Civil-DisobedienceI pulled Henry David out of my pocket and read aloud: “’Under a government which imprisons unjustly, the true place for a just man is also a prison!'”

The Judge stared in disbelief. When he finally spoke, it was with the same parent voice the cop had used:

“Do you want to go to jail, son?”

“No, your honor.”

“Then, pay the fine.”

“I can’t. It would be wrong.”

“You broke the law.”

“Not knowingly. Maybe General Motors should pay the fine.” The courtroom erupted in laughter. I grinned. “And I’m not your son,” I added under my breath.

That was bad.

Up until now I’d benefited from the Judge’s amused tolerance. But the moment I showed signs of working the room, his tolerance turned to fumes. “I’ll let you change your plea to ‘guilty,’ and you can go to traffic school. Or you can keep your ‘not guilty’ plea and go to jail.”

The Bailiff hoisted a pair of massive manacles.

“Well, I’m not sure…”

“Choose, Mr. Teemley!”

images“Traffic school!” the coward that lived inside me screamed.

“Thank you. Now go pay your fine.”

“You mean I still have to pay the…?”

The Judge eyebrows plunged.

I hurried from the witness stand. Thoreau bounced to the ground. Was the book trying to escape my craven company? It would have gone to jail!

The Law of Fairness had been broken.  I vowed never to let it happen again!  Though, I confess I broke my vow several times before breakfast the next morning.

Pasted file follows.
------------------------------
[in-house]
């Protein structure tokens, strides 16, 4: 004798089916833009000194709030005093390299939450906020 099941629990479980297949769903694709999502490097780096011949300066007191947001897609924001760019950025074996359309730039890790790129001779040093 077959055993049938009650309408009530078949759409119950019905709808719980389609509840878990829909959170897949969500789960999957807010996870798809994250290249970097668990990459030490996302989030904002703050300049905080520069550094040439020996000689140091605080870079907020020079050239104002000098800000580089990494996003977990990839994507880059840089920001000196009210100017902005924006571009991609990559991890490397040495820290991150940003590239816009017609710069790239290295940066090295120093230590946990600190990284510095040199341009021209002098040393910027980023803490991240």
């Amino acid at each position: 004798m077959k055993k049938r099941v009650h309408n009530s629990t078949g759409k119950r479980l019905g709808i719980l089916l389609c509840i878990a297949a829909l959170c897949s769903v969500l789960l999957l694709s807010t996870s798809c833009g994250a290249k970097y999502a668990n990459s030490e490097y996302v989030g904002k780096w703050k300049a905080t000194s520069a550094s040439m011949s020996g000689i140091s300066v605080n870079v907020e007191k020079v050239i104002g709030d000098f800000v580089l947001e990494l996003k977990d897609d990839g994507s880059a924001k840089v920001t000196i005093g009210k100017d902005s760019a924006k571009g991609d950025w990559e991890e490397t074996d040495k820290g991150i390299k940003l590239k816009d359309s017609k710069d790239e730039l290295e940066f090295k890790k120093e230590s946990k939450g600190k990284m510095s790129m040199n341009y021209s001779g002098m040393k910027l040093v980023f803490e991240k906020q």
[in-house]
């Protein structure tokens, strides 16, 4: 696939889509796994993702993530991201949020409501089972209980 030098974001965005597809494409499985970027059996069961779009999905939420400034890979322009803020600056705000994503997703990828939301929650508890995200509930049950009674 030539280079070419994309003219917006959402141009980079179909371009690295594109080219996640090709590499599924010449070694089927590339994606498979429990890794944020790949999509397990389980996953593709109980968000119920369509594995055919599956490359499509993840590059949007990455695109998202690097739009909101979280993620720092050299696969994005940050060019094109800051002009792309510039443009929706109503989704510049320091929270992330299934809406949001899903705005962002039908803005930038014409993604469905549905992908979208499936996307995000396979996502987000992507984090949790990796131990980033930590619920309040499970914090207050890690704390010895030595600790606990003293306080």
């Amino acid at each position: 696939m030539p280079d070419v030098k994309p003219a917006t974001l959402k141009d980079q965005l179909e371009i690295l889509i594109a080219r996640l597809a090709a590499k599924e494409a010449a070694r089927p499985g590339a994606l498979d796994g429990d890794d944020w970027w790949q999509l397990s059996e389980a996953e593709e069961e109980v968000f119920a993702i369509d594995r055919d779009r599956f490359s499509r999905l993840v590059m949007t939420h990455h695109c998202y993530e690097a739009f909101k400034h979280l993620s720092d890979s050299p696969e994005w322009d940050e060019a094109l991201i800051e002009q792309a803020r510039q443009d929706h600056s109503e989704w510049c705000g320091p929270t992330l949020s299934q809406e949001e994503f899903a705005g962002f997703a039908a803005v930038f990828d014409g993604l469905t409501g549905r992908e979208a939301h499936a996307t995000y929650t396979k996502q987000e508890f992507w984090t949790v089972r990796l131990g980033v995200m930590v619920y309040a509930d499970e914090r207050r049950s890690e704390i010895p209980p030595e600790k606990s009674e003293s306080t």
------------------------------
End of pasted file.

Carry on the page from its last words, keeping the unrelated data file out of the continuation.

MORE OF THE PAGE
About mitchteemley

Writer, Filmmaker, Humorist, Thinker-about-stuffer
This entry was posted in Culture, Humor, Memoir, Story Power and tagged , , , , , . Bookmark the permalink.

36 Responses to Righteous Speeding

  1. Julia says:

    Hi Mitch. This is really fun writing!

    Liked by 1 person

  2. VocareMentor says:

    Is this complete fiction or is there any portion of it your personal experience? Enjoyed it. – Just curious.

    Liked by 2 people

  3. my, my, my…As a former law enforcement officer, I once pulled a guy over for driving a rat’s nest of a vehicle. His car was a rolling violation. As I was writing the ticket, I looked at over at the guy. He looked as if all the air had just been sucked out of his sails. “You don’t have the money to pay this ticket do you?” I asked. “No sir, I don’t,” he replied back in a low tone. Tearing up the ticket, I told him to get that piece of %$#^ off the street and I had better not see him on the road till it was fixed. See, some of us are nice!

    Liked by 4 people

  4. dawnlizjones says:

    So, satire was your “native language” from a young age? Nice to meet another.

    Liked by 1 person

  5. “Not knowingly. Maybe General Motors should pay the fine” makes me laugh. You always funny since you were born 🙂

    Liked by 1 person

  6. dvaal says:

    Hilarious! You are a man with confidence. Good quality! I so enjoyed this, I can’t wait to see what you come up with next.

    Liked by 1 person

  7. frenchc1955 says:

    Mitch, This is wonderful!

    Liked by 1 person

  8. theresnoplacelikehome05 says:

    This was great! I had so much fun reading.

    Liked by 2 people

  9. Nancy Ruegg says: